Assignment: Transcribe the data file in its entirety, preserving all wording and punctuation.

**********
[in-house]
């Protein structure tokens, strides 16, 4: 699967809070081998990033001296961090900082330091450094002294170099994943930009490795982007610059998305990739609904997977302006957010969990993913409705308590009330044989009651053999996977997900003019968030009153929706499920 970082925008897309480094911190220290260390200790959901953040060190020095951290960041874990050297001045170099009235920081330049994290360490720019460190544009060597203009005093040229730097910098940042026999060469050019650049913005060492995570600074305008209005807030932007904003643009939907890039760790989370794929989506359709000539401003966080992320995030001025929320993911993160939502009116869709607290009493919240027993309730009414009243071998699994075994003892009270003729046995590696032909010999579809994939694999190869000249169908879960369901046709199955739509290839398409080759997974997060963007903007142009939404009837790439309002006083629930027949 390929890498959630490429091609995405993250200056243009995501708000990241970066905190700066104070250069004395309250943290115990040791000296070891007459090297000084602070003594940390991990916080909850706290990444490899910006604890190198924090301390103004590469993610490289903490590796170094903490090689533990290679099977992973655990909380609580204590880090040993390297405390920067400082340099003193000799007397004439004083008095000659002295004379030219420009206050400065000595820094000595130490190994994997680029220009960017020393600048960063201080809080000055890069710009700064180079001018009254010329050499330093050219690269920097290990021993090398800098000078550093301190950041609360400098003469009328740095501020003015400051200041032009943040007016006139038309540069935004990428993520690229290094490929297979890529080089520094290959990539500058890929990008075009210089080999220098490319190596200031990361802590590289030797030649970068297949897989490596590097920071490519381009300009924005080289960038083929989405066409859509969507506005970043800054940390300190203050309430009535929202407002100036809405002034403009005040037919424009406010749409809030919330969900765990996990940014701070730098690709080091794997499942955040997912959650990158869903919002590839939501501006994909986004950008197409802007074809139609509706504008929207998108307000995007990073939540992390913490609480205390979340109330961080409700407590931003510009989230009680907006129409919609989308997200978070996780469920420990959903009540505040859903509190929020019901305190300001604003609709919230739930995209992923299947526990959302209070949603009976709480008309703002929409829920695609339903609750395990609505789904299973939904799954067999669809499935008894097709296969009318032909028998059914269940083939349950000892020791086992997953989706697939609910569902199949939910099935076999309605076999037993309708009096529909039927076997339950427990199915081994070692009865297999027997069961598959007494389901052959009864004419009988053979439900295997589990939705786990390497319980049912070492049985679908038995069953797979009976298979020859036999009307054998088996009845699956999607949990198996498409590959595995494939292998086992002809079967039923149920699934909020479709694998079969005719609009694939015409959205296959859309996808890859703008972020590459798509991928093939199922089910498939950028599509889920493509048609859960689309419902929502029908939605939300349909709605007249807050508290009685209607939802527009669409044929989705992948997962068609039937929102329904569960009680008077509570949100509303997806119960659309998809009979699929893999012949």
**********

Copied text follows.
[in-house]
């Protein structure tokens, strides 16, 4: 699967809070081998990033001296961090900082330091450094002294170099994943930009490795982007610059998305990739609904997977302006957010969990993913409705308590009330044989009651053999996977997900003019968030009153929706499920 970082925008897309480094911190220290260390200790959901953040060190020095951290960041874990050297001045170099009235920081330049994290360490720019460190544009060597203009005093040229730097910098940042026999060469050019650049913005060492995570600074305008209005807030932007904003643009939907890039760790989370794929989506359709000539401003966080992320995030001025929320993911993160939502009116869709607290009493919240027993309730009414009243071998699994075994003892009270003729046995590696032909010999579809994939694999190869000249169908879960369901046709199955739509290839398409080759997974997060963007903007142009939404009837790439309002006083629930027949 390929890498959630490429091609995405993250200056243009995501708000990241970066905190700066104070250069004395309250943290115990040791000296070891007459090297000084602070003594940390991990916080909850706290990444490899910006604890190198924090301390103004590469993610490289903490590796170094903490090689533990290679099977992973655990909380609580204590880090040993390297405390920067400082340099003193000799007397004439004083008095000659002295004379030219420009206050400065000595820094000595130490190994994997680029220009960017020393600048960063201080809080000055890069710009700064180079001018009254010329050499330093050219690269920097290990021993090398800098000078550093301190950041609360400098003469009328740095501020003015400051200041032009943040007016006139038309540069935004990428993520690229290094490929297979890529080089520094290959990539500058890929990008075009210089080999220098490319190596200031990361802590590289030797030649970068297949897989490596590097920071490519381009300009924005080289960038083929989405066409859509969507506005970043800054940390300190203050309430009535929202407002100036809405002034403009005040037919424009406010749409809030919330969900765990996990940014701070730098690709080091794997499942955040997912959650990158869903919002590839939501501006994909986004950008197409802007074809139609509706504008929207998108307000995007990073939540992390913490609480205390979340109330961080409700407590931003510009989230009680907006129409919609989308997200978070996780469920420990959903009540505040859903509190929020019901305190300001604003609709919230739930995209992923299947526990959302209070949603009976709480008309703002929409829920695609339903609750395990609505789904299973939904799954067999669809499935008894097709296969009318032909028998059914269940083939349950000892020791086992997953989706697939609910569902199949939910099935076999309605076999037993309708009096529909039927076997339950427990199915081994070692009865297999027997069961598959007494389901052959009864004419009988053979439900295997589990939705786990390497319980049912070492049985679908038995069953797979009976298979020859036999009307054998088996009845699956999607949990198996498409590959595995494939292998086992002809079967039923149920699934909020479709694998079969005719609009694939015409959205296959859309996808890859703008972020590459798509991928093939199922089910498939950028599509889920493509048609859960689309419902929502029908939605939300349909709605007249807050508290009685209607939802527009669409044929989705992948997962068609039937929102329904569960009680008077509570949100509303997806119960659309998809009979699929893999012949």